Flue gas desulphurisation facilities remove sulphur from the flue gases that are produced when sulphurous fossil fuels are combusted in power plants, in order to prevent these emissions contributing to air pollution and acid rain. The resulting material, flue gas desulphurisation (FGD) gypsum is used for the range of uses that natural gypsum can be put to and notably the production of plasterboard. The process is modified and controlled to produce FGD gypsum of the required characteristics. In addition, use of the material is certain, without further processing prior to re-use and as part of an integrated production process.

A number of other coal combustion products can have further uses with little or no further processing. Some, however, are in practice regularly landfilled – lignite fly ash, for example. As there is therefore no certainty of use at an EU wide level, they do not fulfil the ECJ criteria across the EU and will therefore often be wastes, although in some local situations an application and therefore certainty of use may exist.


Sawdust, wood chips and off cuts from untreated wood is generated at saw mills or at secondary operations such as the manufacturing of furniture or pallets and packaging, along with the primary product, cut wood. These elements are then used as the raw material for the production of wood based panels such as chip board or in paper production. Use is certain, as part of an integral production process and without further processing other than being adapted to the appropriate size for being integrated into the final product.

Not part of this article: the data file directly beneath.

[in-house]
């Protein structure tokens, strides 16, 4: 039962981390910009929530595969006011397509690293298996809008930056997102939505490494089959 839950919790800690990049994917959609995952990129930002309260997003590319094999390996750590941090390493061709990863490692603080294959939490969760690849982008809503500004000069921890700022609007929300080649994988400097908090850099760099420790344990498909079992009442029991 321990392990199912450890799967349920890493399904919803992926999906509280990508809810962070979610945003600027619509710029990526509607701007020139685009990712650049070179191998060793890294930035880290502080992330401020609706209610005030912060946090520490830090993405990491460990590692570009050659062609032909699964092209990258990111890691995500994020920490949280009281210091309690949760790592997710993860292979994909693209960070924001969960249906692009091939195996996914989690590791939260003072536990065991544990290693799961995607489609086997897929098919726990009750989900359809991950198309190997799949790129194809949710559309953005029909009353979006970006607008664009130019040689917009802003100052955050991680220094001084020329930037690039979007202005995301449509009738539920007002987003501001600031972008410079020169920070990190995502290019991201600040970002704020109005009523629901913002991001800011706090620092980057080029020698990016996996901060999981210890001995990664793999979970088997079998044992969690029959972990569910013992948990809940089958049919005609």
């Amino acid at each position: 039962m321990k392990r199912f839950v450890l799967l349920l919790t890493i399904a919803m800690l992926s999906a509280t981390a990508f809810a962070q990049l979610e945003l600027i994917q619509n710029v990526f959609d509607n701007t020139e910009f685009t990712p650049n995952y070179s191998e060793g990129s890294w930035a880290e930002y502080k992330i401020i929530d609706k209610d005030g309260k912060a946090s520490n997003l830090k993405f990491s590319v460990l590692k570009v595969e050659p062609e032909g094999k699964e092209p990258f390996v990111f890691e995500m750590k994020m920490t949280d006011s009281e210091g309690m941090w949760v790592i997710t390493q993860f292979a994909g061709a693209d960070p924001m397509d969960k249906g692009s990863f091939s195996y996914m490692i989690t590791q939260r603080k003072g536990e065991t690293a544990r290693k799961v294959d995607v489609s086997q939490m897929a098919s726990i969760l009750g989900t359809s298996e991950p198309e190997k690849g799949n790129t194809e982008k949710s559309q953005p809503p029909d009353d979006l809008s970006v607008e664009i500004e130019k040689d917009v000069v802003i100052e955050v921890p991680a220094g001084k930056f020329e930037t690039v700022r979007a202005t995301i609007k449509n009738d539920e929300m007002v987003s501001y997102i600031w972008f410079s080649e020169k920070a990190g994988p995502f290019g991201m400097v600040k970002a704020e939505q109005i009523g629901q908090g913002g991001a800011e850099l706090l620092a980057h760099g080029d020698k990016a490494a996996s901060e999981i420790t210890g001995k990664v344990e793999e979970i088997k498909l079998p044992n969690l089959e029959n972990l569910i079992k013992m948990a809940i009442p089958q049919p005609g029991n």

In more general terms, excess material from a primary production process, or material that is deficient only in a cosmetic way but that is materially similar to the primary product, such as rubber compound and vulcanisation mix, cork shavings and pieces, plastic scrap and similar material may be seen as by-products. For this to be the case they must be able to be reused directly either back in the primary production process or in other integrated productions where reuse is also certain. Materials of this type can also be considered to fall outside of the definition of waste.

Where material of this kind requires a full recycling or recovery operation, or contains contaminants that need to be removed before it can be further used or processed, this would indicate that the material is a waste until the recycling or recovery operation is completed.

Annex II – a decision tree for waste versus by-product decisions


[1] OJ L 114, 27.4.2006, p. 9-21.

[2] The definitions do not represent a legal interpretation of the European Commission and are not destined to be used outside of the context of this Communication.

[3] OJ L 242, 10.9.2002, p. 1.

[4] COM(2003)301 Final.

[5] COM(2005)666 Final.

[6] As last amended by Council Decision 2001/573/EC, OJ L 203 28.7.2001 p. 18.

[7] Case C-9/00 Palin Granit Oy (2002) ECR I-3533.

[8] C-235/02, Saetti Order, 15th January 2004.

[9] C-444/00 Mayer Parry (2003) ECR I-6163.

[10] Cases C-206/88 and 207/88, Vessoso and Zanetti (1990) ECR 1461.

[11] Joined cases C-304/94, C-330/94, C-342/94 & C-224/95 Tombesi (1997) ECR I-3561.

[12] Case C-114/01 AvestaPolarit Chrome Oy judgment 11 September 2003.

[13] C-457/02, Niselli , order of 11th November 2004.

[14] Joined Cases C-418/97 & C-419/97 ARCO Chemie (2000) ECR I-4475.

[15] O J L 243, 24.9.1996 P. 31-35.

[16] (as per the position of the Commission before the court in pending case Commission v Italy , C-195/05 - the existence of specified technical characteristics and certain re-use is not enough on its own – the three cumulative elements of the ECJ jurisprudence must be applied).

[17] OJ L 100, 8.4.2006, p. 3.

[18] OJ L 123, 23.5.1996, p. 35-58.